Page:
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  • Bianca Vinther

The light you carry: overcome artist block and unlock your creativity in 2024

What does Christmas mean to you? And what is the source of your light?

Photography of yellow bokeh lights against a dark background.
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For me, Christmas is when I hear the five drumbeats and Jauchzet! Frohlocket! (Be joyful and rejoice!) in Johann Sebastian Bach’s Christmas Oratorio, written for the Christmas season of 1734 in Leipzig, Germany.

For Emiliana, a seven-year-old girl in my daughter’s former primary school, where I taught music and visual arts once a week, Christmas means seeing the joy in her younger brother’s eyes when he opens the last door of the common Advent calendar on 24 December. What could be more caring and unselfish than that by the way?

Whether in a cold, gloomy area or a sun-drenched spot on Planet Earth, Christmas is a feast of light. The light within us, the light we all carry in our hearts.

Nevertheless, finding the source of our light and of all good things that come with it, including inspiration and creativity in art, may be difficult, confusing, and even frustrating. Life has taught me helpful methods for tapping into my source of light and releasing it into the world. It also taught me how to access the root of my creativity and allow it to emerge rather than forcing it towards a measurable goal.

Here are a few seeds of wisdom I've picked up so far: how to set your light free, overcome artist block, and reignite your artistic creativity. In 5 easy steps to follow in 2024.

Rock balancing art describing a meditative mood.
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#Step 1: Create the right atmosphere.

Being an artist takes time, patience, passion, inspiration, and most importantly practice. Some of us need scent, and some music. But, above all, with artistic creativity should come a mood for making art, a tranquil spirit, and some sort of organisation.

First, establish a mood.

You can do this with candles, the ultimate being the scented ones. However, bringing in as much natural light as possible is, in my opinion, the best place to start. And don’t forget to light up your face consciously and deliberately, regardless of the difficulties you might currently experience in your personal or professional life. Regardless of the odds set against you or your health and dreams. Despite everything.

There’s a saying that goes like this: fake it until you make it. I tried it myself at some of the most difficult times in my life, and it actually lifted me up. Some practise it every day, like when they greet themselves every morning with: "Hey lovely! Nice to see you again!" Simple statements like this have tremendous power because they validate your brightness and awaken the dormant light within you.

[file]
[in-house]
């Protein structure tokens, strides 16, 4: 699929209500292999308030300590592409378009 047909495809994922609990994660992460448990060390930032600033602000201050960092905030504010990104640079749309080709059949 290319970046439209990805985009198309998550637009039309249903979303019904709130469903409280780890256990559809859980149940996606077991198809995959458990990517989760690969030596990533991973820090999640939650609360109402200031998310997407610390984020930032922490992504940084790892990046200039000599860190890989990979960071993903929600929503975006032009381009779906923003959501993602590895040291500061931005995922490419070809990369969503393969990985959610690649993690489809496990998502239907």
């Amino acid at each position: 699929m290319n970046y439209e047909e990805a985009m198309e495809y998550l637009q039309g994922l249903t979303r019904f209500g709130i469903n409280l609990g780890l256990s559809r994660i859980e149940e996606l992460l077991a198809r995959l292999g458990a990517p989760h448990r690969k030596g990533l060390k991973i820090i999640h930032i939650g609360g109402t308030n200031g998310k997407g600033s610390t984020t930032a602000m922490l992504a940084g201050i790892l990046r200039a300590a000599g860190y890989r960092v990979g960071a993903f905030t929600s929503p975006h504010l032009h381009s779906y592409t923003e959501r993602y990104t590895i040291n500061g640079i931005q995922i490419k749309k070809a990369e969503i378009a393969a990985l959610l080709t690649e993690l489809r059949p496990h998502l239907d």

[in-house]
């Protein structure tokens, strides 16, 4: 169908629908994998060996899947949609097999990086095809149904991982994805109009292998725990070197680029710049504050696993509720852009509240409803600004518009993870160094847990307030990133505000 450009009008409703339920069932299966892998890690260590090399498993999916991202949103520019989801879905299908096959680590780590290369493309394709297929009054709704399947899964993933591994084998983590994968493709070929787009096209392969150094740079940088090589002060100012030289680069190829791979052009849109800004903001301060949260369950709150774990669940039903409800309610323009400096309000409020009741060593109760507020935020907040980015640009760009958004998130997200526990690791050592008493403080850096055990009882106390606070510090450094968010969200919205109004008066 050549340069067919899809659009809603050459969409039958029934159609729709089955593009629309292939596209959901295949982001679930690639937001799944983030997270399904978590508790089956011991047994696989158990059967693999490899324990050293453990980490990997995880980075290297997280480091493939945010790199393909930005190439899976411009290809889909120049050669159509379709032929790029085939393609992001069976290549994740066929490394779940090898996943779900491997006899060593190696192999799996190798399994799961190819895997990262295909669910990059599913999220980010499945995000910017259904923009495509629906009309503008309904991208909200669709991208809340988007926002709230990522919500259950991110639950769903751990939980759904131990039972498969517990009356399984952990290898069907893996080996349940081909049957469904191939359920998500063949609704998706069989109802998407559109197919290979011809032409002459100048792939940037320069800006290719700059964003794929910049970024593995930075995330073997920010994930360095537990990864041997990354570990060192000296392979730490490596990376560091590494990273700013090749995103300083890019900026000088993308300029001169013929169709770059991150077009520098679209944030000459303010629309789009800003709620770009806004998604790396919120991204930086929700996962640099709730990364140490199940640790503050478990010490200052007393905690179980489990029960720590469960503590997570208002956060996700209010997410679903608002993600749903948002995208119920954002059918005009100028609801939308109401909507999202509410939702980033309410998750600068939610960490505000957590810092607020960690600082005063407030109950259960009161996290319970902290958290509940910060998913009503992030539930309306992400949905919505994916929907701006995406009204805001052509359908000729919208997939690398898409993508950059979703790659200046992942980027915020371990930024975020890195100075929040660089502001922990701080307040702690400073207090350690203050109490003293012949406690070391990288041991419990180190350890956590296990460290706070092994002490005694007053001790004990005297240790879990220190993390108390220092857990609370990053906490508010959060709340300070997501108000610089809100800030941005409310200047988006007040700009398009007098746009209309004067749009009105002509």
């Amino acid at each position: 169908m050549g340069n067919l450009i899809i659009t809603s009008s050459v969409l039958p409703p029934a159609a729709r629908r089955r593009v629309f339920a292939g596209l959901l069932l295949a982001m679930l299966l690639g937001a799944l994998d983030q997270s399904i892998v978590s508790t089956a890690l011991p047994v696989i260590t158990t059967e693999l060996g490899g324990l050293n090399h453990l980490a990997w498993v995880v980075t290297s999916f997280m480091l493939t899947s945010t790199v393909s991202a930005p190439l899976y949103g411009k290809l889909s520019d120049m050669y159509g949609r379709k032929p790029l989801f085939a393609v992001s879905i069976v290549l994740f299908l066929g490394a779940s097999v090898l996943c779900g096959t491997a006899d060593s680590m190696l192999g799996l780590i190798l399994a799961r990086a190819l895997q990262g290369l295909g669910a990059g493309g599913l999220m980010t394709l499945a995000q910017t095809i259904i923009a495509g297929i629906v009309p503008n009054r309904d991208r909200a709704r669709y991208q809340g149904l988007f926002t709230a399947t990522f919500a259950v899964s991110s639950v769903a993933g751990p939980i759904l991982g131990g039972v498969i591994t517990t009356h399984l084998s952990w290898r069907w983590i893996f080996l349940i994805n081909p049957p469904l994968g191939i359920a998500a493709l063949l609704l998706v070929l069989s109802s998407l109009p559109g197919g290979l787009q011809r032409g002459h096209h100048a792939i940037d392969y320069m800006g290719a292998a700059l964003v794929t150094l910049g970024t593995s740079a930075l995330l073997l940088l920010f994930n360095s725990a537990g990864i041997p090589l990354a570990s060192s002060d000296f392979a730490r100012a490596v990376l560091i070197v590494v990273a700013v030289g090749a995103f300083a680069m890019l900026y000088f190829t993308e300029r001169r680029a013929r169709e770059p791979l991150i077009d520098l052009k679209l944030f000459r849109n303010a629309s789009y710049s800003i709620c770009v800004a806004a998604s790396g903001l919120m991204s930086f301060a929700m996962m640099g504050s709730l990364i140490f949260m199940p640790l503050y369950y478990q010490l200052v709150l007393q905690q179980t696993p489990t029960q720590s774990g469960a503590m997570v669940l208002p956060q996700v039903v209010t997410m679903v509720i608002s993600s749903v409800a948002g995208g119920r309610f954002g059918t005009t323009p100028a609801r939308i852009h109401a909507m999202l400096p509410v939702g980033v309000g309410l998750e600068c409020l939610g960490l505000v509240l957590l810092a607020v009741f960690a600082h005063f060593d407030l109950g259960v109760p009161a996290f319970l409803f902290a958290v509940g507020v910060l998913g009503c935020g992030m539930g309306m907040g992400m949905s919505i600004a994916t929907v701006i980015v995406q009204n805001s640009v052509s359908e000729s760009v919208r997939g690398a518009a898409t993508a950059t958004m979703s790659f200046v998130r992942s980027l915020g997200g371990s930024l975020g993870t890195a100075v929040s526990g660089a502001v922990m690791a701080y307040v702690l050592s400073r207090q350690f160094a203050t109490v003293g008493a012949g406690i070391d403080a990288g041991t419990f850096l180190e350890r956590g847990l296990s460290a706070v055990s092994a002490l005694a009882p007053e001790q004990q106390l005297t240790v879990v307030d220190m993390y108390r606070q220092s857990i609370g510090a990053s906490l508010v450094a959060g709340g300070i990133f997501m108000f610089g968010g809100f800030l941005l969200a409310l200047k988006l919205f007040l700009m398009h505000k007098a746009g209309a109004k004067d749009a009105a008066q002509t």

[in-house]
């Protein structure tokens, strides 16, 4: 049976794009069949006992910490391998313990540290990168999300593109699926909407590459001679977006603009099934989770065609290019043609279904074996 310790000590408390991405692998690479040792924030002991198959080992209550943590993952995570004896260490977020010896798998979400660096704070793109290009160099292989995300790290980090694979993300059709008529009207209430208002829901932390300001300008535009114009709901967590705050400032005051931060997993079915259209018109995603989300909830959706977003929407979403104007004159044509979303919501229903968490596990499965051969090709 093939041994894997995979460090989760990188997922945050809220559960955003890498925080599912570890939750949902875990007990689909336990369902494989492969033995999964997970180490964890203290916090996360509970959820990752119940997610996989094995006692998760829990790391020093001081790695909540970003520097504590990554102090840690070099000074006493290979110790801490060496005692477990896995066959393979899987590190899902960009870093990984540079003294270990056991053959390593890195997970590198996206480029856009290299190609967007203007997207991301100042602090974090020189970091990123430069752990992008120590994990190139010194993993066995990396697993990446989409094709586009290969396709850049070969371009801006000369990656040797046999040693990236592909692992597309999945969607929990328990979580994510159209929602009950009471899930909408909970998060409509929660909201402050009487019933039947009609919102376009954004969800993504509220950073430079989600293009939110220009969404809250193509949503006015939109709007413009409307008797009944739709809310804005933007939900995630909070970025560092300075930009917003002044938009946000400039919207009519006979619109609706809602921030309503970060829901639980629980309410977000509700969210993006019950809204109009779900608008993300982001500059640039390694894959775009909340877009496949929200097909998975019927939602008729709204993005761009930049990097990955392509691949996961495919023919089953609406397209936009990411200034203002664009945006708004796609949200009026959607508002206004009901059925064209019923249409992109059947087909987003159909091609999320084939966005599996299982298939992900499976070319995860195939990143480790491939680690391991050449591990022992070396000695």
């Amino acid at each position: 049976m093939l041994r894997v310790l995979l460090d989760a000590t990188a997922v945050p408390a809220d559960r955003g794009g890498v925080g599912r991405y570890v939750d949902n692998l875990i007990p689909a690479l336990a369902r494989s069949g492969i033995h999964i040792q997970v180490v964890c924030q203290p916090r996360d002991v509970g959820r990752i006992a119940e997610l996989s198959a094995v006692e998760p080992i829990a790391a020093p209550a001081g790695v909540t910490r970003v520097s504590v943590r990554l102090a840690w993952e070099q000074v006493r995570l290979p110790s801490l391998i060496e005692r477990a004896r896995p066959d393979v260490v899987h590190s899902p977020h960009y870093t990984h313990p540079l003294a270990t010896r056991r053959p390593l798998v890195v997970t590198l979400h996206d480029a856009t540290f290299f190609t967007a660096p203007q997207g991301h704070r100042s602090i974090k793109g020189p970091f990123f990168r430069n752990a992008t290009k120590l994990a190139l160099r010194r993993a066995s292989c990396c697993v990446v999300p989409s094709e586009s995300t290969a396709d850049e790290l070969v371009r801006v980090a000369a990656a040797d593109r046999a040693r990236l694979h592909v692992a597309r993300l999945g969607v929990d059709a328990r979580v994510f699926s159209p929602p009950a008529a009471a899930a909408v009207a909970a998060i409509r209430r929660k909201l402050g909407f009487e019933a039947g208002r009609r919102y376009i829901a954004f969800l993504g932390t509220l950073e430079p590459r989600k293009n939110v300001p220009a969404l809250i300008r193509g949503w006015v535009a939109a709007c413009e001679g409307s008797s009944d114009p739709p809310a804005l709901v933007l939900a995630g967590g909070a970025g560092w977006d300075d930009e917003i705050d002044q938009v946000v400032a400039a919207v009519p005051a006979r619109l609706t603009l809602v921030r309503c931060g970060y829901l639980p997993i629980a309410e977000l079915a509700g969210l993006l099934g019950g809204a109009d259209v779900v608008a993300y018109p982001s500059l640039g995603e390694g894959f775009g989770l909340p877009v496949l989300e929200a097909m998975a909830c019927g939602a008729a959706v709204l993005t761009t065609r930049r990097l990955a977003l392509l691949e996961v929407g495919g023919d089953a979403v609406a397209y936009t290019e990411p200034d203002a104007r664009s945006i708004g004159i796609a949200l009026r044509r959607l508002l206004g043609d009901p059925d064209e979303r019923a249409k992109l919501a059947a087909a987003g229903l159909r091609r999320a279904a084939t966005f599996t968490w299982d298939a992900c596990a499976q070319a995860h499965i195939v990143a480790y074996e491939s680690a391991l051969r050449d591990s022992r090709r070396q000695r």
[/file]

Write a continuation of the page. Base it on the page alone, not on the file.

Music may be a very useful tool, but it can also be a barrier or a source of distraction for you. Some musical genres may send you into a creative frenzy, while others might throw you off track. Isn't it impossible to operate with precision, as you might occasionally do, while dancing to the beat at the same time? Whenever you need music to make art, like I often do, I recommend classical, jazz, synthesised, or any other type of soothing, mood-enhancing-songs over distracting, time-delaying music.

Second, quiet your mind and the whirlwind of your random, intrusive thoughts.

Apply some serenity to your tormenting thoughts. This can only be accomplished from the heart, because the heart knows no impediment, no artist block. The heart just knows. Everything.

Implement a no-disturbance, low-noise policy (e.g., child, husband, house pet, postman not allowed). You may, for example, tidy a corner of your studio, and make yourself comfortable there. As you sit silently in that corner, you’ll begin to feel the physical space you’re in. Feel it with all your senses; then, close your eyes and gently turn inward. Watch your mind calm down. Visualise your thoughts pouring out of your head. Shift your focus from your head to your chest. Feel your rib cage and the space within it. Pay attention to your heartbeat. And witness how the space within your rib cage expands.

Use the natural light that penetrates through your closed eyelids straight into your eyes as a guide towards the centre of your heart, the source of light that you carry. Enter your inner space filled with infinite love and creativity. Come back home. And as thoughts flow out, creativity flows in. Without the slightest doubt.

In a previous blog article titled How to create art with your heart: a 5-step daily ritual, I detailed my daily technique for quieting the mind and giving the floor to my heart and the light I carry in order to overcome artist block, reignite my creativity, and find fresh inspiration for my work. Make sure you read it.

Third, put order in your studio.

This may be as simple as clearing up or reorganising your workspace, finding a new home for your colours and tools, or even choosing the mediums and materials you'll be working with today.

Photography of a dried leaf held against the sun light.
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#Step 2: Reverse the flow.